The human tendon has inspired a new suture that could abolish the risks related to existing wound closure approaches.
Current sutures have rigid fibres that can damage soft tissues; thus, a team at McGill University in Canada created a gel sheathed (TGS) substitute with a rugged, slippery gel envelope that mimics the construction of soft connective tissues.
“The human tendon inspires a new suture that could abolish the risks related to wound closure approaches.“
The researchers discovered that the nearly frictionless gel surface of the TGS sutures reduced the pain and post-surgery complications commonly associated with conventional sutures. According to researchers from McGill and the INRS Énergie Matériaux Télécommunications Research Centre, part of the problem stems from a mismatch amongst human soft tissues and the rigid sutures that brush across touching the tissue.
The team devised a new technology that mimics the dynamics of tendons to solve the problem.
In a tendon injury, the endotenon sheath forms a slippery surface to minimise contact with surrounding tissues in joints while still delivering required materials for tissue repair. TGS sutures may also be engineered to provide personalised medication depending on a patient's needs, according to the researchers.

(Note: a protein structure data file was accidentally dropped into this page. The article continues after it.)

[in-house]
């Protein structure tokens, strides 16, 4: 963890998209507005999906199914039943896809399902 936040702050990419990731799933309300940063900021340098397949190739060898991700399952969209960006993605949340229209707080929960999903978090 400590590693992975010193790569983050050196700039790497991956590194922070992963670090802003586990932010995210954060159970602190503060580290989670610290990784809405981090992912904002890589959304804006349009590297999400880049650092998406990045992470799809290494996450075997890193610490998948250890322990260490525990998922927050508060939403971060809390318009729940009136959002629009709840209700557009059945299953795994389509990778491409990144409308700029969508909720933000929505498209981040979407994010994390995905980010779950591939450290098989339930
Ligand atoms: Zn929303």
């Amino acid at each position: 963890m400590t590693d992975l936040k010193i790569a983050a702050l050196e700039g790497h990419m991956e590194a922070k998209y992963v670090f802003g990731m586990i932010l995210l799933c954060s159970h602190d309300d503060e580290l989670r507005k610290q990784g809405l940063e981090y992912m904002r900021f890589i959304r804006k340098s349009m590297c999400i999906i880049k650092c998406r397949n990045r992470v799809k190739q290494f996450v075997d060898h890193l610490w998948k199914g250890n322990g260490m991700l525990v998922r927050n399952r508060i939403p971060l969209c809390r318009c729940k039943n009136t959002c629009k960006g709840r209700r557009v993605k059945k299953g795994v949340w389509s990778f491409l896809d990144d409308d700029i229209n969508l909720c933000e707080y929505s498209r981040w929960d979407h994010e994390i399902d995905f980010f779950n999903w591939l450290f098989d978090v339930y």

A PhD student under the supervision of Assistant Professor Jianyu Li at McGill University, lead author Zhenwei Ma, stated: “Our design is inspired by the human body, the endotenon sheath, which is both tough and strong due to its double-network structure. It binds collagen fibres together while its elastin network strengthens it. This technology provides a versatile tool for advanced wound management. We believe it could be used to deliver drugs, prevent infections, or even monitor wounds with near-infrared imaging. The ability to monitor wounds locally and adjust the treatment strategy for better healing is an exciting direction to explore.”See all the latest jobs in Service Engineering